And also several teachers, in the mean time, while waiting to use the computer labs are learning to use things like the smartcart. They want to use the United Streaming videos. The smartcart, meaning a portable projector and computer, that they can occasionally use. They want to do things like that. 

And also Liz and I proposed a new distance learning class for the fall that will happen at several of our main sites. So, we're hoping that's another way we can introduce technology and get others interested.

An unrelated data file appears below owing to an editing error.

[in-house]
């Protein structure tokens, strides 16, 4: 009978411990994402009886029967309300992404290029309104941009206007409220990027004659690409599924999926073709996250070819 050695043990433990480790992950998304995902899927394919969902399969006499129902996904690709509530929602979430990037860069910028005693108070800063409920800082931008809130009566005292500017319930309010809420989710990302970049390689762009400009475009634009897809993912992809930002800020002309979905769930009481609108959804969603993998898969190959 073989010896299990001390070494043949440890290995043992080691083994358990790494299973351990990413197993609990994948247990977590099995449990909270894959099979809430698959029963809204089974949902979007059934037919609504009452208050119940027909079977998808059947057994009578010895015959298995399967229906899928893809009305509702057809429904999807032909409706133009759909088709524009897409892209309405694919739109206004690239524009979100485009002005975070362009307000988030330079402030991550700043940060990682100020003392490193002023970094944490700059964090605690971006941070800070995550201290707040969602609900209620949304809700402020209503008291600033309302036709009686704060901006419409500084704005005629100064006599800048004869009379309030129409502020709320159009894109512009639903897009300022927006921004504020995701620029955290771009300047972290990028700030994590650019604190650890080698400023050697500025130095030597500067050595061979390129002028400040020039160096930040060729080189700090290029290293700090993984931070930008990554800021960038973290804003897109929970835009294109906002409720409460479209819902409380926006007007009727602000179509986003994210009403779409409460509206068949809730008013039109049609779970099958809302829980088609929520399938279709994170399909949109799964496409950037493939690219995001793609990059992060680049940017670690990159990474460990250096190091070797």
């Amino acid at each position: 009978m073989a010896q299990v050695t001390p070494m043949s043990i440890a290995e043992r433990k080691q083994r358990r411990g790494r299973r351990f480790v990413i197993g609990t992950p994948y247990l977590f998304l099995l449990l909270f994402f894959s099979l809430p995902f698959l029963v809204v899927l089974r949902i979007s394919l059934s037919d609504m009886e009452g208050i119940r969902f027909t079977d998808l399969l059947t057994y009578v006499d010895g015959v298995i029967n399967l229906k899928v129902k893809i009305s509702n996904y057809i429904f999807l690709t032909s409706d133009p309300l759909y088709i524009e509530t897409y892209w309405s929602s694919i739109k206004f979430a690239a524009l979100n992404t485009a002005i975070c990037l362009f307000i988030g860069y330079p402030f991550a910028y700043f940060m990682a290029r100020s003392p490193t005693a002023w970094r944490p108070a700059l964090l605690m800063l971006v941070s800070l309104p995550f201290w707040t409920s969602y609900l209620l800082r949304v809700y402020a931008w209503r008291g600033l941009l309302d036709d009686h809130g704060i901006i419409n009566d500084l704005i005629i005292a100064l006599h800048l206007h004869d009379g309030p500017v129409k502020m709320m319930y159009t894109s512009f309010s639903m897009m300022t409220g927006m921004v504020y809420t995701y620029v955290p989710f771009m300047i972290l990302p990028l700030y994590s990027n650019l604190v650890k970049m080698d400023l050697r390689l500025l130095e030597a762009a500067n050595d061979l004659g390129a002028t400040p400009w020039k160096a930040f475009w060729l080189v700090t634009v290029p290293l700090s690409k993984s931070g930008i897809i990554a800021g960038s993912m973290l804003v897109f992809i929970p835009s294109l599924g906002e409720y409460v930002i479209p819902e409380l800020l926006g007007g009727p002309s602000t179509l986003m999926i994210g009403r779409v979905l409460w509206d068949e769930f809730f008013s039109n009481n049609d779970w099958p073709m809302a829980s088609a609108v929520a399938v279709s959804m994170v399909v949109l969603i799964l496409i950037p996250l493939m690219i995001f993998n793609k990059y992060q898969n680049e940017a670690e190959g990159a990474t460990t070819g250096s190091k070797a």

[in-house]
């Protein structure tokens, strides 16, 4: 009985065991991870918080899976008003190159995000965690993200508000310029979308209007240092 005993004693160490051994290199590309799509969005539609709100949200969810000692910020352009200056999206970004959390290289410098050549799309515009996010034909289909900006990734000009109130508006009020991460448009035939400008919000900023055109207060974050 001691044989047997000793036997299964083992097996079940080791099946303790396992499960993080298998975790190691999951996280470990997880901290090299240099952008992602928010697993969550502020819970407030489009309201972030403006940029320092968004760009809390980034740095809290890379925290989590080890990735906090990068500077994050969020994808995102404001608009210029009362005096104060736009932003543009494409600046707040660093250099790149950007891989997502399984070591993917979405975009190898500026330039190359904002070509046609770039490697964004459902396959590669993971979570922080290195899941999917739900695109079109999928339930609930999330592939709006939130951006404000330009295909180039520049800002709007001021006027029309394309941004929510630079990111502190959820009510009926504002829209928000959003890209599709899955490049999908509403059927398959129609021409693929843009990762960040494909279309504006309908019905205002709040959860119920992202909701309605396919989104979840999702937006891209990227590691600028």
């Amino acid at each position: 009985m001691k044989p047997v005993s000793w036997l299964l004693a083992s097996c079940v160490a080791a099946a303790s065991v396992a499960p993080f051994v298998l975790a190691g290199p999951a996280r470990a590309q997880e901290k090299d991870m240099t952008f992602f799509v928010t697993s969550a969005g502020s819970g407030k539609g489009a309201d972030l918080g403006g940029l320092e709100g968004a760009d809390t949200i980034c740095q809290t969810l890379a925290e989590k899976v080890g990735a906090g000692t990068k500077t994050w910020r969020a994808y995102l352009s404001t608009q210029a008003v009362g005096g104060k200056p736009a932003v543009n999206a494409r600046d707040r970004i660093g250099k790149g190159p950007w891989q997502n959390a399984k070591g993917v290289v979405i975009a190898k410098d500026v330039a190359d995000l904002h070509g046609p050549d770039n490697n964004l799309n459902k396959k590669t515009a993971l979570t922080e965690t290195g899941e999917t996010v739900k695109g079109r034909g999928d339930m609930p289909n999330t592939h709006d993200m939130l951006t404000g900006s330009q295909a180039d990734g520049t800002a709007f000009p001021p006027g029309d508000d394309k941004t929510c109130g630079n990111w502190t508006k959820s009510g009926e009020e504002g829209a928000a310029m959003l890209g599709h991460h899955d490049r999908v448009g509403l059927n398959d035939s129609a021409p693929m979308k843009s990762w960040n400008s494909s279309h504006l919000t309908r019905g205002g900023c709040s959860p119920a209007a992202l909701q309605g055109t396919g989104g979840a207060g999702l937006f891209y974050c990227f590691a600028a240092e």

And I, in addition to the challenges about access and resistance from the teachers, I had one other major challenge.

Description: The last slide called other challenges shows a photo of a smiling Sharon holding her new baby son. The baby is plump, happy, and smiling.

Audience: Awwwwww.

Sharon: Okay, that's all. Thank you.